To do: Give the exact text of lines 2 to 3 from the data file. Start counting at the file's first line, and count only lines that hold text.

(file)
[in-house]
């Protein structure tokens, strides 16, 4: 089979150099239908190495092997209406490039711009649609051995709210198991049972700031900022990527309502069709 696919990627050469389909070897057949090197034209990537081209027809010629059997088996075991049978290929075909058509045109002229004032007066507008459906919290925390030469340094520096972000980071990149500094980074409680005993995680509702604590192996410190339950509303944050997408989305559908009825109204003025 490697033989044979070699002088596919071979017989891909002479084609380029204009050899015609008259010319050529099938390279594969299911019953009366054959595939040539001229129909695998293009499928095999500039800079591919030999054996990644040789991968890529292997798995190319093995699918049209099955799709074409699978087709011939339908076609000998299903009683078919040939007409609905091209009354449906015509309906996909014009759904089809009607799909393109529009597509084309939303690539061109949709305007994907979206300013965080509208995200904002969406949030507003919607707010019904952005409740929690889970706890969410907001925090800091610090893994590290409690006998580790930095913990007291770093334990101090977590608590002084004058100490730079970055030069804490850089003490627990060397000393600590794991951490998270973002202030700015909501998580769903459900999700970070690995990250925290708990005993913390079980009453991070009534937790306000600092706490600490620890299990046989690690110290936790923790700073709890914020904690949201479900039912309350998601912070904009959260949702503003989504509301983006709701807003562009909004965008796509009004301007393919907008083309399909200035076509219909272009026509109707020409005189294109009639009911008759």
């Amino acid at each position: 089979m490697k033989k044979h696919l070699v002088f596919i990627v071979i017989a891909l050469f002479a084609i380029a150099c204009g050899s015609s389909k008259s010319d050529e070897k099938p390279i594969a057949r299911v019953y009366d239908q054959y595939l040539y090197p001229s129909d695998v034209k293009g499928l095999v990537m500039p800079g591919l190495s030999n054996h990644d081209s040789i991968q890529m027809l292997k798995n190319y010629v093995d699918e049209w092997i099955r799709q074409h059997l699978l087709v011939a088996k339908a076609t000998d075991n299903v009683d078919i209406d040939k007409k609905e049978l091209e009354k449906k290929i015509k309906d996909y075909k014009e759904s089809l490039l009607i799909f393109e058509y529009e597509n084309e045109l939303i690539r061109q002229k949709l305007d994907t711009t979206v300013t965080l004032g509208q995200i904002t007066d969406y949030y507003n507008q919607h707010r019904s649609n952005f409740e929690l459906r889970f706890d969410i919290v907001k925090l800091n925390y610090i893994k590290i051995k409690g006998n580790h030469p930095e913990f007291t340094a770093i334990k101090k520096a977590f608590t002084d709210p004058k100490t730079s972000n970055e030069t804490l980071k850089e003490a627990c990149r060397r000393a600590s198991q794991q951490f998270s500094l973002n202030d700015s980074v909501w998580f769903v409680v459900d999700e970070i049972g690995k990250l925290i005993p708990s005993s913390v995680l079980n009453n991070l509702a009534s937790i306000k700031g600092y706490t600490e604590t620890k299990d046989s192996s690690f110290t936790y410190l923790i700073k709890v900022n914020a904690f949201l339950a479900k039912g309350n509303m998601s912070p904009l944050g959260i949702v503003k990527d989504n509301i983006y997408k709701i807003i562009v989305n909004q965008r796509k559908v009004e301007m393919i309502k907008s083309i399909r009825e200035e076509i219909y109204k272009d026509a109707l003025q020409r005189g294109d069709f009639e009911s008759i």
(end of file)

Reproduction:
């Protein structure tokens, strides 16, 4: 089979150099239908190495092997209406490039711009649609051995709210198991049972700031900022990527309502069709 696919990627050469389909070897057949090197034209990537081209027809010629059997088996075991049978290929075909058509045109002229004032007066507008459906919290925390030469340094520096972000980071990149500094980074409680005993995680509702604590192996410190339950509303944050997408989305559908009825109204003025 490697033989044979070699002088596919071979017989891909002479084609380029204009050899015609008259010319050529099938390279594969299911019953009366054959595939040539001229129909695998293009499928095999500039800079591919030999054996990644040789991968890529292997798995190319093995699918049209099955799709074409699978087709011939339908076609000998299903009683078919040939007409609905091209009354449906015509309906996909014009759904089809009607799909393109529009597509084309939303690539061109949709305007994907979206300013965080509208995200904002969406949030507003919607707010019904952005409740929690889970706890969410907001925090800091610090893994590290409690006998580790930095913990007291770093334990101090977590608590002084004058100490730079970055030069804490850089003490627990060397000393600590794991951490998270973002202030700015909501998580769903459900999700970070690995990250925290708990005993913390079980009453991070009534937790306000600092706490600490620890299990046989690690110290936790923790700073709890914020904690949201479900039912309350998601912070904009959260949702503003989504509301983006709701807003562009909004965008796509009004301007393919907008083309399909200035076509219909272009026509109707020409005189294109009639009911008759």
């Amino acid at each position: 089979m490697k033989k044979h696919l070699v002088f596919i990627v071979i017989a891909l050469f002479a084609i380029a150099c204009g050899s015609s389909k008259s010319d050529e070897k099938p390279i594969a057949r299911v019953y009366d239908q054959y595939l040539y090197p001229s129909d695998v034209k293009g499928l095999v990537m500039p800079g591919l190495s030999n054996h990644d081209s040789i991968q890529m027809l292997k798995n190319y010629v093995d699918e049209w092997i099955r799709q074409h059997l699978l087709v011939a088996k339908a076609t000998d075991n299903v009683d078919i209406d040939k007409k609905e049978l091209e009354k449906k290929i015509k309906d996909y075909k014009e759904s089809l490039l009607i799909f393109e058509y529009e597509n084309e045109l939303i690539r061109q002229k949709l305007d994907t711009t979206v300013t965080l004032g509208q995200i904002t007066d969406y949030y507003n507008q919607h707010r019904s649609n952005f409740e929690l459906r889970f706890d969410i919290v907001k925090l800091n925390y610090i893994k590290i051995k409690g006998n580790h030469p930095e913990f007291t340094a770093i334990k101090k520096a977590f608590t002084d709210p004058k100490t730079s972000n970055e030069t804490l980071k850089e003490a627990c990149r060397r000393a600590s198991q794991q951490f998270s500094l973002n202030d700015s980074v909501w998580f769903v409680v459900d999700e970070i049972g690995k990250l925290i005993p708990s005993s913390v995680l079980n009453n991070l509702a009534s937790i306000k700031g600092y706490t600490e604590t620890k299990d046989s192996s690690f110290t936790y410190l923790i700073k709890v900022n914020a904690f949201l339950a479900k039912g309350n509303m998601s912070p904009l944050g959260i949702v503003k990527d989504n509301i983006y997408k709701i807003i562009v989305n909004q965008r796509k559908v009004e301007m393919i309502k907008s083309i399909r009825e200035e076509i219909y109204k272009d026509a109707l003025q020409r005189g294109d069709f009639e009911s008759i």